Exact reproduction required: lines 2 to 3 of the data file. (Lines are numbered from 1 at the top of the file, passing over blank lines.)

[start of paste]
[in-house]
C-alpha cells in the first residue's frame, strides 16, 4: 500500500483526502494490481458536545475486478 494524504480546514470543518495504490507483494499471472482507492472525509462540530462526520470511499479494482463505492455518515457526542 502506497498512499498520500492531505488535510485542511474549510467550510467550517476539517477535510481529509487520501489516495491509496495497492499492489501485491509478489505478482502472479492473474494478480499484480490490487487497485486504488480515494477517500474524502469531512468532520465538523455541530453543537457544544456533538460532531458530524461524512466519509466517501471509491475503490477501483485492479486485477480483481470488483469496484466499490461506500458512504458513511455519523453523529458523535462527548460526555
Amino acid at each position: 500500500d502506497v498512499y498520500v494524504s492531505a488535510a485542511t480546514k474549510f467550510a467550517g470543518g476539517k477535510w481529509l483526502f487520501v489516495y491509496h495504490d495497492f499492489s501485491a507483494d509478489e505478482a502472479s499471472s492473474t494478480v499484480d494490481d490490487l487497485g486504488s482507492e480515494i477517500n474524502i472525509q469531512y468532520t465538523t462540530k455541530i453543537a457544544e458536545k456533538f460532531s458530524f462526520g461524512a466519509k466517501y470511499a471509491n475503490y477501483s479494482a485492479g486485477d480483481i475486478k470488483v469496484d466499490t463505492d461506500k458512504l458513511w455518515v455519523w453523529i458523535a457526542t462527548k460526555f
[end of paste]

C-alpha cells in the first residue's frame, strides 16, 4: 500500500483526502494490481458536545475486478 494524504480546514470543518495504490507483494499471472482507492472525509462540530462526520470511499479494482463505492455518515457526542 502506497498512499498520500492531505488535510485542511474549510467550510467550517476539517477535510481529509487520501489516495491509496495497492499492489501485491509478489505478482502472479492473474494478480499484480490490487487497485486504488480515494477517500474524502469531512468532520465538523455541530453543537457544544456533538460532531458530524461524512466519509466517501471509491475503490477501483485492479486485477480483481470488483469496484466499490461506500458512504458513511455519523453523529458523535462527548460526555
Amino acid at each position: 500500500d502506497v498512499y498520500v494524504s492531505a488535510a485542511t480546514k474549510f467550510a467550517g470543518g476539517k477535510w481529509l483526502f487520501v489516495y491509496h495504490d495497492f499492489s501485491a507483494d509478489e505478482a502472479s499471472s492473474t494478480v499484480d494490481d490490487l487497485g486504488s482507492e480515494i477517500n474524502i472525509q469531512y468532520t465538523t462540530k455541530i453543537a457544544e458536545k456533538f460532531s458530524f462526520g461524512a466519509k466517501y470511499a471509491n475503490y477501483s479494482a485492479g486485477d480483481i475486478k470488483v469496484d466499490t463505492d461506500k458512504l458513511w455518515v455519523w453523529i458523535a457526542t462527548k460526555f